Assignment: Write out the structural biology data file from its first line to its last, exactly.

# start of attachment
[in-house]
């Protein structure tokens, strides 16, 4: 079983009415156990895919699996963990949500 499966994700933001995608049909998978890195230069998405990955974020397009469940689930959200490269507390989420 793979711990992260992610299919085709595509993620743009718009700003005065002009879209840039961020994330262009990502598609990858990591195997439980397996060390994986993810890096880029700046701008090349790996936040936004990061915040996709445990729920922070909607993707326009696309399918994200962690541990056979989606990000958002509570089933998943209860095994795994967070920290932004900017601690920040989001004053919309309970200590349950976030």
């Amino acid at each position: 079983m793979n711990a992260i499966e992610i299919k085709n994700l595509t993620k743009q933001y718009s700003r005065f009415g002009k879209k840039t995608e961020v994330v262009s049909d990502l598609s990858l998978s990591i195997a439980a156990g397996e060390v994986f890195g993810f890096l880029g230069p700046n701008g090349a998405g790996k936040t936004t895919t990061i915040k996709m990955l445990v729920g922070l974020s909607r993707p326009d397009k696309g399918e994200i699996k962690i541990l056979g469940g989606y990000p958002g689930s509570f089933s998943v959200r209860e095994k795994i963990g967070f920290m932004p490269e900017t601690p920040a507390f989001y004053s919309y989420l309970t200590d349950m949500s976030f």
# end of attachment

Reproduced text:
[in-house]
């Protein structure tokens, strides 16, 4: 079983009415156990895919699996963990949500 499966994700933001995608049909998978890195230069998405990955974020397009469940689930959200490269507390989420 793979711990992260992610299919085709595509993620743009718009700003005065002009879209840039961020994330262009990502598609990858990591195997439980397996060390994986993810890096880029700046701008090349790996936040936004990061915040996709445990729920922070909607993707326009696309399918994200962690541990056979989606990000958002509570089933998943209860095994795994967070920290932004900017601690920040989001004053919309309970200590349950976030």
């Amino acid at each position: 079983m793979n711990a992260i499966e992610i299919k085709n994700l595509t993620k743009q933001y718009s700003r005065f009415g002009k879209k840039t995608e961020v994330v262009s049909d990502l598609s990858l998978s990591i195997a439980a156990g397996e060390v994986f890195g993810f890096l880029g230069p700046n701008g090349a998405g790996k936040t936004t895919t990061i915040k996709m990955l445990v729920g922070l974020s909607r993707p326009d397009k696309g399918e994200i699996k962690i541990l056979g469940g989606y990000p958002g689930s509570f089933s998943v959200r209860e095994k795994i963990g967070f920290m932004p490269e900017t601690p920040a507390f989001y004053s919309y989420l309970t200590d349950m949500s976030f």